As sea levels rise at ever accelerating rates, coastal communities like Seaside, New Jersey prepare for the inevitable, while lawmakers and experts fear it won’t be enough.
Sea levels have already risen seven to eight inches since 1900, with the last 3 inches of sea level rise (SLR) occurring within the last quarter century. According to a new report published in Proceedings of the National Academy of Sciences, sea level is expected to continue rising at an accelerating rate through the next century as the earth continues to heat up.
If the Greenland Ice Sheet melts it could contribute ~7m of sea level rise, enough water to refill the US Great Lakes 115 times. Melting has been ongoing since the 1990s & is accelerating: 2,200 gigatons of water has been lost between 2010-2018#WorldEnvironmentDay #ClimateChange pic.twitter.com/onGgMxwwRs
— Simon D. A. Clark (@Sunkensie) June 5, 2019
The report, done by researchers Jonathan L. Bamber, Michael Oppenheimer, Robert E. Kopp, Willy P. Aspinall, and Roger M. Cooke, projects that under a “high emissions scenario,” SLR could exceed two meters by the end of the century. That is more than twice the amount projected in the upper range of the Intergovernmental Panel on Climate Change’s (IPCC) 5th Assessment Report.
“Some people would think if the temperature goes up half a degree and you get a 5-inch sea level increase, then another half degree should be another 5 inches,” University of Essex Associate Professor Gina Yannitell Reinhardt told The Globe Post. “It doesn’t work that way because it starts to meet certain thresholds … Every half degree hotter it gets, things start to be affected quite drastically.”
— WMO | OMM (@WMO) June 3, 2019
While Bamber et al’s projections fall outside of the IPCC’s likely range of SLR, it suggests limiting the focus to the likely range could be misleading and lead to “poor evaluation of the true risks.”
The report found SLR exceeding 2 meters by 2100 could result in the loss of 1.79 million square kilometers of land and “critical regions of food production” as well as the displacement of 187 million people.
According to Reinhardt, one impact of SLR could be people who live on the coast catching shrimp or a particular kind of fish would no longer be able to catch certain species. The repercussions would extend to the restaurant and tourism industries as well as consumers who use and buy these fish.
“In the U.S., that’s going to transfer a lot of seafood purchasing to seafood that is caught overseas,” Reinhardt said.
Bracing for Impacts
SLR is already impacting coastal communities and some are taking steps to prepare and cope as the oceans continue to rise, according to Dana Archer Dolan, an adjunct professor at George Mason University.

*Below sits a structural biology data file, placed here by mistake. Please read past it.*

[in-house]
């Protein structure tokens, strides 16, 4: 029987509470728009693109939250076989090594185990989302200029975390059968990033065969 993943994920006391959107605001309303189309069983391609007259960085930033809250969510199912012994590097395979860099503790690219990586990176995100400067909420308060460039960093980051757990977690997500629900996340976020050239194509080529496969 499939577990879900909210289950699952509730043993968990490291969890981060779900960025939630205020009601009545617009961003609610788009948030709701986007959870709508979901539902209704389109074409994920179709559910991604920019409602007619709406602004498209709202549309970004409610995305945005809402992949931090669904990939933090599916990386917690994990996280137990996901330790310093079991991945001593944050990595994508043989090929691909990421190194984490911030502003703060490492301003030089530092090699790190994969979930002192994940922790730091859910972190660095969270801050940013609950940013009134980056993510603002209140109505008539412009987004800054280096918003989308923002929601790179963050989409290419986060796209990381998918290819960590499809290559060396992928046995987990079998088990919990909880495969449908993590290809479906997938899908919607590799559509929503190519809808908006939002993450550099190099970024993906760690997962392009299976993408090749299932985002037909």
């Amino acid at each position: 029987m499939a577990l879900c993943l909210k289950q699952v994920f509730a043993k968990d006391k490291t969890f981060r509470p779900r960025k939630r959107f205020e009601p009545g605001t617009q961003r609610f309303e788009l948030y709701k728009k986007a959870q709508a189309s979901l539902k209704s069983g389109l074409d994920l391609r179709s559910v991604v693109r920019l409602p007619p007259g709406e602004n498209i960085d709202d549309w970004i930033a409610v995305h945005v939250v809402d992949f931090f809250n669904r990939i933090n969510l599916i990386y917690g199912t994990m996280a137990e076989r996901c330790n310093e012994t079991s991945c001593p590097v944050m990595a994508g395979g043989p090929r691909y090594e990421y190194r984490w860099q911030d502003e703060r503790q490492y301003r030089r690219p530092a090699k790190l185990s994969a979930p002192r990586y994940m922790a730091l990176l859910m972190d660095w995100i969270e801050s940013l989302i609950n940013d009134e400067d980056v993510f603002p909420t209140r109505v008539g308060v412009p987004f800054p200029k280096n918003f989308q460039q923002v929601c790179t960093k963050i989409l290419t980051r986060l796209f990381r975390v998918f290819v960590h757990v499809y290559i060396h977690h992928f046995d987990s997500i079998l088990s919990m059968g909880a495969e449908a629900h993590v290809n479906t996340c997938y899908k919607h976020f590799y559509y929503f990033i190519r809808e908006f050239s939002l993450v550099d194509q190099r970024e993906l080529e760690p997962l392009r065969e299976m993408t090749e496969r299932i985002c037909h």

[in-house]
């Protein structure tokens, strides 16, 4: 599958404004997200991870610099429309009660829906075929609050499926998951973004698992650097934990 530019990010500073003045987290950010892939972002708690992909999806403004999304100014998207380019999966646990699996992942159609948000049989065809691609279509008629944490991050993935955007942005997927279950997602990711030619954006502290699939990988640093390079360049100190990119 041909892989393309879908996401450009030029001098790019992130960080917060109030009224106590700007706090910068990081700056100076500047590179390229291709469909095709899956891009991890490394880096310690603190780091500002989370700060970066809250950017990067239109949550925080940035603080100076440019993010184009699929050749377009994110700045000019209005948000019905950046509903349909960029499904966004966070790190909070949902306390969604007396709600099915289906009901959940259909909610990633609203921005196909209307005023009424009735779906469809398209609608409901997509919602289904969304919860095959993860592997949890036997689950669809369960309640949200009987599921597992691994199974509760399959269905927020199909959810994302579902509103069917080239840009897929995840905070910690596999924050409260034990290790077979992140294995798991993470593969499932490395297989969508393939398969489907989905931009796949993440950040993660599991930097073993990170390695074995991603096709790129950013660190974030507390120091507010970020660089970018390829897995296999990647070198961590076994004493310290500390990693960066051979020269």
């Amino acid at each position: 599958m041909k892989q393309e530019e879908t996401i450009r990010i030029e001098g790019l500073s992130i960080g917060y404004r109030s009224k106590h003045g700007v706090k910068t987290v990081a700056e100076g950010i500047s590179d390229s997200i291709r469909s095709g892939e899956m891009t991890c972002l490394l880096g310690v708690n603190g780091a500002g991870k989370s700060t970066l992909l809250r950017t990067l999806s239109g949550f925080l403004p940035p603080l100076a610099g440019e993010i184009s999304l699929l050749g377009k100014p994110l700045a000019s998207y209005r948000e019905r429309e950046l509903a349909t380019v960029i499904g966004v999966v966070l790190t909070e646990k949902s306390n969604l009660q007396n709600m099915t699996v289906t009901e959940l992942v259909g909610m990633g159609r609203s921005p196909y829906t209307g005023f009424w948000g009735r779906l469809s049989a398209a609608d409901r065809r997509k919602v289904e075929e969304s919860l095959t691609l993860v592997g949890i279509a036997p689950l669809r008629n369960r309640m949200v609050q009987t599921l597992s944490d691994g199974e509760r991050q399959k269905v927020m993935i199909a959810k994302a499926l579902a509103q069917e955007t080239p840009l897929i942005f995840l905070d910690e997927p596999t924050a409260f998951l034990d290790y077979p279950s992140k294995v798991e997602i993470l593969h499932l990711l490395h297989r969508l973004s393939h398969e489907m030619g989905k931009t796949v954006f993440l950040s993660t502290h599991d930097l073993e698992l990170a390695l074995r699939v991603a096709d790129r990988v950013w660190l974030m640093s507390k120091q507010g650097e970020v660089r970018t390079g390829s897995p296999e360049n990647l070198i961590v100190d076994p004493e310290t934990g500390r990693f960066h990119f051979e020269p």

Archer pointed to Seaside Heights as one example, where seawater famously engulfed a beachside rollercoaster when the New Jersey town was hit by Hurricane Sandy in 2012.
“One of the things they’re doing immediately is raising the sand dunes in front of the houses along the beach,” Dolan told The Globe Post.
Dolan said the federal government funded the construction of the dunes through the Federal Emergency Management Agency (FEMA) but each coastal towns has different rules and laws on how high sand dunes can be. Seaside residents want easy access to the beach and a view unobstructed by high sand dunes, according to Dolan.
“It’s been a really long process for the Army Corps of Engineers to coordinate across all of these town boundaries,” Dolan said. “If you protect one town with a really high sand dune, it doesn’t really help because the water can just go around the end and wipe out the houses on the edges.”
“Generally speaking, there’s just not enough robust funding at the federal level to help communities with their pre-disaster mitigation planning,” Beth Hammon, a legislative assistant for Rouda’s office told The Globe Post.
“[The Coastal Communities Adaptation Act] is to jumpstart programs that allow states and communities access to funding that will help them develop those plans. It’s not a one size fits all. It allows states to develop plans that suit their needs.”
According to Reinhardt, there are other obstacles to adaptation besides federal funding; namely, a lack of urgency.
“The biggest obstacle is that people don’t believe it’s a problem, and because they don’t there’s no demand for federal or state funding,” Reinhardt said. “The fact is if communities demanded it enough and were committed to coming up with their own solutions, federal funding would be a bonus, but it wouldn’t be the biggest obstacle.”
Still, the Coastal Communities Adaptation Act faces challenges of its own. Despite having 31 cosponsors, it is currently stuck in legislative limbo.
“It’s been referred to committee at this point, so we’re kinda just waiting,” Hammon said. “It’s one of our infrastructure priorities, so we’re hopeful to see movement.”